By Duppala Ravi Kumar
The highest tower of Telugu short story has collapsed. One person in the entire literary world who created a home for short story is no more. The teacher who visited the nook and corner of the two Telugu states in search of young story writers and encouraged them has ended his purposeful journey. Kalipatnam Rama Rao alias Kaaraa Maashtaaru (Ka.Ra.) has left this world on Friday in his 97th year.
Kalipatnam Rama Rao who was born on 9 November 1924 at Murapaka in Laveru mandal of Srikakulam district worked as secondary grade teacher in Kalingandhra district. He was teaching mathematics. He had abiding love for Kalingandhra literature. He was encouraged to write by Kodavatikanti Kutumba Rao, SriSr and Ravi Sastr, three tall literary figures. But he was not very keen on writing. He was more eager to collect and save the Telugu short stories for posterity. He was introduced to the world of Telugu story when his first story, Platforamo, was published by Chitragupta. His stories were published by respected magazines such as Anandavani, Chitrangi, Andhra Patrika and Bharati. However, he was not satisfied with his own writing. He thought there is a lot of difference between the literature he has been reading and the stories he has been writing. He did not write a word for eight years since 1956.
Kalipatnam sarted penning stories again with ‘Tiirpu’ (judgment) in 1964. The story ‘Yagnyam’ that was published in 1966 created quite a storm. Viplava Rachayital Sangham (Virasam) which was just unfolding gave a lot of hype to this story and became popular with the story. However, the story is a subject of debate even today, after about six decades of its publication. The best years of Kalipatnam’s output as a story writer were between 1968 and 1972. Ka.Ra. was declared winner of Kendra Sahitya Academy award in 1974 for his story ‘Yagnyam’ but he declined the award as he became a revolutionary writer by then.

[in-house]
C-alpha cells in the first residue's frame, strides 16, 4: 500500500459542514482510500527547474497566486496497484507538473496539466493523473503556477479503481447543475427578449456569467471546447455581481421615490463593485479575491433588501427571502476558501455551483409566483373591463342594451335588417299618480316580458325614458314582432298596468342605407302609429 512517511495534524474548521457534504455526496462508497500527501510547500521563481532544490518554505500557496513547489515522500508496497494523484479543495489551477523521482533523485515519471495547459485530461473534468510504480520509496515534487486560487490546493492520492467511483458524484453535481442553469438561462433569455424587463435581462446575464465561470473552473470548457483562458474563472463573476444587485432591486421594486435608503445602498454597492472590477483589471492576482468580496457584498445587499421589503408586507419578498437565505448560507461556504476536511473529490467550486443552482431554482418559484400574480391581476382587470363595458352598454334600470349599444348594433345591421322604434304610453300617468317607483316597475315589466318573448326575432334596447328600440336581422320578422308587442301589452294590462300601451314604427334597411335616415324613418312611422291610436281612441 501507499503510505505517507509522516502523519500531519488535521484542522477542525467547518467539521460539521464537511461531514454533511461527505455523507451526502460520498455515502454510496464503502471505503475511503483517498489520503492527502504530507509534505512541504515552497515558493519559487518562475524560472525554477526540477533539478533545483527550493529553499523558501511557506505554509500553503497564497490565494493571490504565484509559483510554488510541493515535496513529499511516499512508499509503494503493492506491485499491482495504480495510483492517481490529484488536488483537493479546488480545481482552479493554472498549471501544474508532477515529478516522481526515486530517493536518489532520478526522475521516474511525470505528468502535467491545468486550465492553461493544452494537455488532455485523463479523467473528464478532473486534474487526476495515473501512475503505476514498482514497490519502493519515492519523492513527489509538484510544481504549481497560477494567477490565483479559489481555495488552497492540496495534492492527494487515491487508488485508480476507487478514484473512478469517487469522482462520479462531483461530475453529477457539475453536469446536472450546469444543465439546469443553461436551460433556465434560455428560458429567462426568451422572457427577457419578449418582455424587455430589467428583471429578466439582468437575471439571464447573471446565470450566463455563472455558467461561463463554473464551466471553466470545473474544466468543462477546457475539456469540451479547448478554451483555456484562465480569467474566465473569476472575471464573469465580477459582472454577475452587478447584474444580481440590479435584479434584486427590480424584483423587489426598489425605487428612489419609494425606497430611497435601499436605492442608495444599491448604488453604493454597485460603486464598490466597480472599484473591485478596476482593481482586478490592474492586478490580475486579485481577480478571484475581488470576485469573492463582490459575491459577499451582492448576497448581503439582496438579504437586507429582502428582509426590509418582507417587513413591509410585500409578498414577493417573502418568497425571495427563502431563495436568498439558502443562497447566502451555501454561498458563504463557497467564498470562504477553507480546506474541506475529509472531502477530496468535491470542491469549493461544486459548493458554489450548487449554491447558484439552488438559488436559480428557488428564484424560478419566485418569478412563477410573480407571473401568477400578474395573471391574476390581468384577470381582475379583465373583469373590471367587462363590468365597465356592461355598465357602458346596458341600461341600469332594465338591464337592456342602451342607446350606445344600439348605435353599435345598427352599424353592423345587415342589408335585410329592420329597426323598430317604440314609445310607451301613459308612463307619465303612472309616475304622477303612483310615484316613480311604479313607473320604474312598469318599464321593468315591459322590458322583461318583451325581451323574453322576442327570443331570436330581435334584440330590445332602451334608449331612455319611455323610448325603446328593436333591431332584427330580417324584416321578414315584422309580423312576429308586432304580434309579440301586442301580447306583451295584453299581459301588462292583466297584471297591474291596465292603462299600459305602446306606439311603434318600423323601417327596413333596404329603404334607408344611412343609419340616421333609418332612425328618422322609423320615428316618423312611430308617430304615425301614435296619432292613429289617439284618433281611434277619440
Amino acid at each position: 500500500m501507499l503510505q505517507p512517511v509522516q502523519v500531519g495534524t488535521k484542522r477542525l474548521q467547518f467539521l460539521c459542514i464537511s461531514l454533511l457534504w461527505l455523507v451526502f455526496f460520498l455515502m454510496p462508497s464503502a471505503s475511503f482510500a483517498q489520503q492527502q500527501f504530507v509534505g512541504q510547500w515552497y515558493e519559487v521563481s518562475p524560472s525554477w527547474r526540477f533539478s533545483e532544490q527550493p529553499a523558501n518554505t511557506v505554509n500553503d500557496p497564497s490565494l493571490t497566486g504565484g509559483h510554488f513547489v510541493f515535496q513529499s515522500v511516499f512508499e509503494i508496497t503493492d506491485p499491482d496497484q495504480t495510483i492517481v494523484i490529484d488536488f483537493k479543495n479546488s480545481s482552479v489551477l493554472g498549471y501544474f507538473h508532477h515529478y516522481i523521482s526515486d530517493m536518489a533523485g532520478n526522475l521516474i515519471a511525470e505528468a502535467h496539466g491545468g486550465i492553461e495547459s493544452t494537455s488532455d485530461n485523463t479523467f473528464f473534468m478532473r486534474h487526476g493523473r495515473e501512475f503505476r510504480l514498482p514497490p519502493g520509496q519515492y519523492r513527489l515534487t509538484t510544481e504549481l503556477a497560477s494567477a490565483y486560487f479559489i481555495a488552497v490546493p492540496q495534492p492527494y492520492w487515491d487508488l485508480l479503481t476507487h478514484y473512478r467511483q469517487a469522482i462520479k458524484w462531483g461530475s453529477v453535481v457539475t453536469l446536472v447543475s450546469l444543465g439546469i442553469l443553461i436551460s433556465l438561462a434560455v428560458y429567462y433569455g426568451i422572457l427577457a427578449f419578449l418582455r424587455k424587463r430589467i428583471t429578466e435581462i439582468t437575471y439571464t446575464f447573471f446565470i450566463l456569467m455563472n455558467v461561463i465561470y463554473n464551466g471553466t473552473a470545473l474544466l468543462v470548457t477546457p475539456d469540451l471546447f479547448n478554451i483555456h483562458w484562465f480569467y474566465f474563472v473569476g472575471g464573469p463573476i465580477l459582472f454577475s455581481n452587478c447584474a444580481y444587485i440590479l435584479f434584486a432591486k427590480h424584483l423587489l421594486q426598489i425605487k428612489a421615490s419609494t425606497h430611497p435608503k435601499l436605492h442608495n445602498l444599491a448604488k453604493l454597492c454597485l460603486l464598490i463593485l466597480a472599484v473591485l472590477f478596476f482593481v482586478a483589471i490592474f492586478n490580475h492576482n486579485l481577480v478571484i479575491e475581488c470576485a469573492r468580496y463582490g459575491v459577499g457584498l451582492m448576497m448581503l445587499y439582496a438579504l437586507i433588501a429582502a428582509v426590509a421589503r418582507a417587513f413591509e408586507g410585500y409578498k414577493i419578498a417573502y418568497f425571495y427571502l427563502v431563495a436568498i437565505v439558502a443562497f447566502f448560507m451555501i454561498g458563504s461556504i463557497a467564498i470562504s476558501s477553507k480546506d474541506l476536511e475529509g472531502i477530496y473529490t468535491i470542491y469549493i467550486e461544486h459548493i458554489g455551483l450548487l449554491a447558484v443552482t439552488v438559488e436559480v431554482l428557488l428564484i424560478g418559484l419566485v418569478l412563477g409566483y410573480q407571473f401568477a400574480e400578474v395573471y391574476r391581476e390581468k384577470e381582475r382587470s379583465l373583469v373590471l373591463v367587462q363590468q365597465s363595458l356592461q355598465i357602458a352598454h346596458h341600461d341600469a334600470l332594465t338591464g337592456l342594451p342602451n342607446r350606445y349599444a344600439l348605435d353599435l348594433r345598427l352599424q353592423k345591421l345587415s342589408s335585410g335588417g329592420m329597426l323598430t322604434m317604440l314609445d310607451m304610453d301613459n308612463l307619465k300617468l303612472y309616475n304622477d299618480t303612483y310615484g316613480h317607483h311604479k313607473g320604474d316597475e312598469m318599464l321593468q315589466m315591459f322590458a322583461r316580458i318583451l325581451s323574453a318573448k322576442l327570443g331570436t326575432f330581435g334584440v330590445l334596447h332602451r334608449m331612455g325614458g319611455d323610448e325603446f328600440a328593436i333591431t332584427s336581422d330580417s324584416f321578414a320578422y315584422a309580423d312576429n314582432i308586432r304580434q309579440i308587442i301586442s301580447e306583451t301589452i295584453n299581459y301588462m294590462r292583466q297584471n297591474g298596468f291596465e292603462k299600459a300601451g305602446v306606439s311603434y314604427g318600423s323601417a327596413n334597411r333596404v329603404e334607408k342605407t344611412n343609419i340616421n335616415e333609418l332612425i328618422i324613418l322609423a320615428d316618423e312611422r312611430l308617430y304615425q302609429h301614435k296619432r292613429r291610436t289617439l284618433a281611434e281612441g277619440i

At about this time he took up the mission of spotting and encouraging story writers. He organized features like ‘Neti Kadha’ (Today’s story) in Andhra Bhoomi daily. He tried to publish some compilations of short stories through RK Publications. He wrote foreword for many a book. He planned a mega effort to dedicate his life to short story. It has manifested in ‘Katha Nilayam.’ His idea was to collect all the stories published so far and put them at one place. It gave handsome results. Ka.Ra. who was till then not prepared to collect donations for any purpose suddenly found himself involved in fund raising exercise in a big way. He started accepting cash awards and invested every rupee in his dream project. Though he did not get Jnyanapith award, the people had created Janapith award and flooded him with donations. Some lakhs of rupees were collected. With that amount he founded Katha Nilayam Trust and got a two-storied building constructed. Almirahs, computers and volunteers were organized methodically and a great institution was established in 1997. Famous artist Bapu had drawn a caricature of an eye for Katha Nilayam’s logo. On third Sunday of February every year the anniversary celebrations are conducted by Ka.Ra. in a creative manner to make his admirers happy. He published his last story, ‘Annemma Nayakuralu’ in 2006. Till his last breath on 4 June 2021, he was toiling hard for Telugu short story.